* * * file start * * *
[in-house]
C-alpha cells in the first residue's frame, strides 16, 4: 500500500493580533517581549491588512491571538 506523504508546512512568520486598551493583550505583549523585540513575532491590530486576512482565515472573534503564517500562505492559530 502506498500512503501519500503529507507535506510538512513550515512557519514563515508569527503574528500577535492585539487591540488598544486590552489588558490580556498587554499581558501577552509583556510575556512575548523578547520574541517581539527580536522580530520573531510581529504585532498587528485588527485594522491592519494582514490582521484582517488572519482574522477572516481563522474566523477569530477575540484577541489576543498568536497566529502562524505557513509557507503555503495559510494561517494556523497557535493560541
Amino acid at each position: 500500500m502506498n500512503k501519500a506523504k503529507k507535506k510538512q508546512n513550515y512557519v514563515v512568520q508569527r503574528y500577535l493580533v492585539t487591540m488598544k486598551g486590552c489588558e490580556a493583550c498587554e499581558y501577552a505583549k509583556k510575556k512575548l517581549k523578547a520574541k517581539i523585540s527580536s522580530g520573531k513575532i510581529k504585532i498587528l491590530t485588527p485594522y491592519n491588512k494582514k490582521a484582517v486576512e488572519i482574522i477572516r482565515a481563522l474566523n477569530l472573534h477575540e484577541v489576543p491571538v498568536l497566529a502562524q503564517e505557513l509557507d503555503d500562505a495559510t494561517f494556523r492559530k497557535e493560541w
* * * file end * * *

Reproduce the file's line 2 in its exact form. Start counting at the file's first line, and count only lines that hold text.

C-alpha cells in the first residue's frame, strides 16, 4: 500500500493580533517581549491588512491571538 506523504508546512512568520486598551493583550505583549523585540513575532491590530486576512482565515472573534503564517500562505492559530 502506498500512503501519500503529507507535506510538512513550515512557519514563515508569527503574528500577535492585539487591540488598544486590552489588558490580556498587554499581558501577552509583556510575556512575548523578547520574541517581539527580536522580530520573531510581529504585532498587528485588527485594522491592519494582514490582521484582517488572519482574522477572516481563522474566523477569530477575540484577541489576543498568536497566529502562524505557513509557507503555503495559510494561517494556523497557535493560541